2.3.2 Po-Mo Architecture: Unconstrained Hybridity
2.3.3 Other Apocalyptic Developments: Crises in Physics and Big Science, and The One-Two Punch
2.4 From The Mechanistic Worldview to Neo-Organicism
2.4.0 Against The Mechanistic Worldview
2.4.1 Seven Arguments Against The Mechanistic Worldview
18.104.22.168 Logical and Mathematical Arguments
22.214.171.124 Physical and Metaphysical Arguments
126.96.36.199 Mentalistic and Agential Arguments
2.4.2 Beyond The Mechanistic Worldview: The Neo-Organicist Worldview
188.8.131.52 The Neo-Organist Thesis 1: Solving The Mind-Body Problem
184.108.40.206 Dynamic Systems Theory and The Dynamic World Picture
220.127.116.11 The Neo-Organicist Thesis 2: Solving The Free Will Problem
Chapter 3. Thought-Shapers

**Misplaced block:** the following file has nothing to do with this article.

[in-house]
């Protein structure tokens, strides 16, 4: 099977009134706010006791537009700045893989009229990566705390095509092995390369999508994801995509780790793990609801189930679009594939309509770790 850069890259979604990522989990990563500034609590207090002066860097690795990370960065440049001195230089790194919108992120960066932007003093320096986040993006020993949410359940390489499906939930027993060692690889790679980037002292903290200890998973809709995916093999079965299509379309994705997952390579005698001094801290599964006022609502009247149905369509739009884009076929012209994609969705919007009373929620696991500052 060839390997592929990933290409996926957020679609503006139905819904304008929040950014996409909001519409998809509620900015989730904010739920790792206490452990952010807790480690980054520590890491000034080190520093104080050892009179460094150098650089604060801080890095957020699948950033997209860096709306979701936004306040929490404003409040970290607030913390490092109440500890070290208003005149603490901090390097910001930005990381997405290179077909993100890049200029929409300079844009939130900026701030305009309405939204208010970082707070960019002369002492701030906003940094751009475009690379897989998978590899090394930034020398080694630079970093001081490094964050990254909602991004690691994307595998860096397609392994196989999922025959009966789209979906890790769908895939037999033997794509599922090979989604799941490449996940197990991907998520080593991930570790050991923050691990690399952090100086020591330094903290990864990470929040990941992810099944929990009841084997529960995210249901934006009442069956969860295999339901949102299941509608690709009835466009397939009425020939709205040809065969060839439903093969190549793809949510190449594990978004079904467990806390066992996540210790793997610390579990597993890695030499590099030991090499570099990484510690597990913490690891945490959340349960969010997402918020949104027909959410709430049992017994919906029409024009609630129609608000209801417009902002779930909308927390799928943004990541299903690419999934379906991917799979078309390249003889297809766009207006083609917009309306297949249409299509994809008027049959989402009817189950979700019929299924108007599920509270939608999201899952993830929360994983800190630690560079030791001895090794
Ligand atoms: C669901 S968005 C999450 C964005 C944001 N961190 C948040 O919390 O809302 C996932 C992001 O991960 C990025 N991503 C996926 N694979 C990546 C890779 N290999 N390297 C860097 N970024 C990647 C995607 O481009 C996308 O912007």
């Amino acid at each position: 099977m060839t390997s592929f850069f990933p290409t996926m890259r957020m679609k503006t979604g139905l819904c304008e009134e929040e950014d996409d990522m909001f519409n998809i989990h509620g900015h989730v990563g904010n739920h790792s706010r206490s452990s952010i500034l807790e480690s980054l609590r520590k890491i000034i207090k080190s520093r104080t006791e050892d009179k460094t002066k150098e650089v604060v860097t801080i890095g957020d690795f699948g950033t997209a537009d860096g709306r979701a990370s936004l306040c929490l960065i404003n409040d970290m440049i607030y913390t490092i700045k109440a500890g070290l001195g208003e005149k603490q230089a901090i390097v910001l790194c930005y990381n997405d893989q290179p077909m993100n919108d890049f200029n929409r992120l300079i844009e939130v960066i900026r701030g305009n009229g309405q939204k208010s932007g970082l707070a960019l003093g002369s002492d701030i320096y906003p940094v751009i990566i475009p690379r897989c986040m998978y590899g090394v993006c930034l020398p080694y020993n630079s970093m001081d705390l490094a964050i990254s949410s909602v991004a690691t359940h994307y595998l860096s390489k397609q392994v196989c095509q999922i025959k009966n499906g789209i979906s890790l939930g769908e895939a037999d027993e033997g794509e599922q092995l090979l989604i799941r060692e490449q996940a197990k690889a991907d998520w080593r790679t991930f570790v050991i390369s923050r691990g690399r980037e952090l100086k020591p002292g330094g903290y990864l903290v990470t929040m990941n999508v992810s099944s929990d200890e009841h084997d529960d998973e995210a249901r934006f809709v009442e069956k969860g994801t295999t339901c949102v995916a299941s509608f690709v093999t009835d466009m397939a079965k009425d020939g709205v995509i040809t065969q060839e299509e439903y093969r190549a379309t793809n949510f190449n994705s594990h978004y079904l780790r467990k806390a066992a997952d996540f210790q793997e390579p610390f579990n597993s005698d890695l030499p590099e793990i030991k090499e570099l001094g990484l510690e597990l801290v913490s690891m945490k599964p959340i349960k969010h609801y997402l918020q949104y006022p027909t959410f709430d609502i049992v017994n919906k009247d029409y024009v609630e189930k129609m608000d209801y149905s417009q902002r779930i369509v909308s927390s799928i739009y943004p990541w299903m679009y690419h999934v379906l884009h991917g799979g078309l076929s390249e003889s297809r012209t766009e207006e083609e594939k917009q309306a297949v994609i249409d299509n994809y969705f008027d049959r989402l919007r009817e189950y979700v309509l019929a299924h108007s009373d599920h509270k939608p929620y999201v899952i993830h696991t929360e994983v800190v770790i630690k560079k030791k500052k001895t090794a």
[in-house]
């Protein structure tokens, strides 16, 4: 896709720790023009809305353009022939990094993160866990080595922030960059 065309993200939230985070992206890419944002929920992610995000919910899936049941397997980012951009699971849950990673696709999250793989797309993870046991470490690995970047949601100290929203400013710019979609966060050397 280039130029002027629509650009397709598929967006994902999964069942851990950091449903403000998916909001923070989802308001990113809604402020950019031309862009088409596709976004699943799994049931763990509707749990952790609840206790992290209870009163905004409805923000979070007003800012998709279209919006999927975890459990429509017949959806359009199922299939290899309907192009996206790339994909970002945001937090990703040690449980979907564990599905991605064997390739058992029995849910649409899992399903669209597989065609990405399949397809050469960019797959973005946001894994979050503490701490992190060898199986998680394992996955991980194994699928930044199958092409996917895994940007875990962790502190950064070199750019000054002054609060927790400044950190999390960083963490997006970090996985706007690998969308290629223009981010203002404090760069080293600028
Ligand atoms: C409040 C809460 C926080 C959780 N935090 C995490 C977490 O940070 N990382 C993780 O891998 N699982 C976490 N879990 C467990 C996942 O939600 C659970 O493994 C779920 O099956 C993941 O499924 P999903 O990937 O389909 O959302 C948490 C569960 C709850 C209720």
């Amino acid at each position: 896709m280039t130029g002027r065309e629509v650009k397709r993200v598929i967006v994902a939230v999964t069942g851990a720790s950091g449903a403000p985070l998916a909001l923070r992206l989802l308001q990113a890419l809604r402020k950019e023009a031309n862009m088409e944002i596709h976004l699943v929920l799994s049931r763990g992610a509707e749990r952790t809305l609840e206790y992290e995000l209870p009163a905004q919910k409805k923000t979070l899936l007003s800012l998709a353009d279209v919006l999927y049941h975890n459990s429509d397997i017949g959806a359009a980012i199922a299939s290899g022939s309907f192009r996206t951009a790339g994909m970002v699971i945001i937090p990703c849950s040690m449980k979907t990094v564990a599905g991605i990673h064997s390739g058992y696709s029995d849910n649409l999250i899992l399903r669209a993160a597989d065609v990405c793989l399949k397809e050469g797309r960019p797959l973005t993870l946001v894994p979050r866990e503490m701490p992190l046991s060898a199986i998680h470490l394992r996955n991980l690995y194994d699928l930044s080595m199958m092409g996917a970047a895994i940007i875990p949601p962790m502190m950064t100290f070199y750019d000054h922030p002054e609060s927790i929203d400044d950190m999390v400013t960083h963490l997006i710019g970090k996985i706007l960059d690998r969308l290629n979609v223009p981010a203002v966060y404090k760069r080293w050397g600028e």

Chapter 4. How To Complete Physics
Chapter 5. Digital Technology Only Within The Limits of Human Dignity
00. Conclusion: The Point Is To Shape The World
Appendix 1: A Note on The Löwenheim-Skolem Theorem, “Skolem’s Paradox,” and Neo-Organicism
Appendix 2: A Neo-Organicist Approach to The Nature of Motion
Appendix 3: Sensible Set Theory
Appendix 4: Neo-Organicism and The Rubber Sheet Cosmos
18.104.22.168 The Neo-Organicist Thesis 2: Solving The Free Will Problem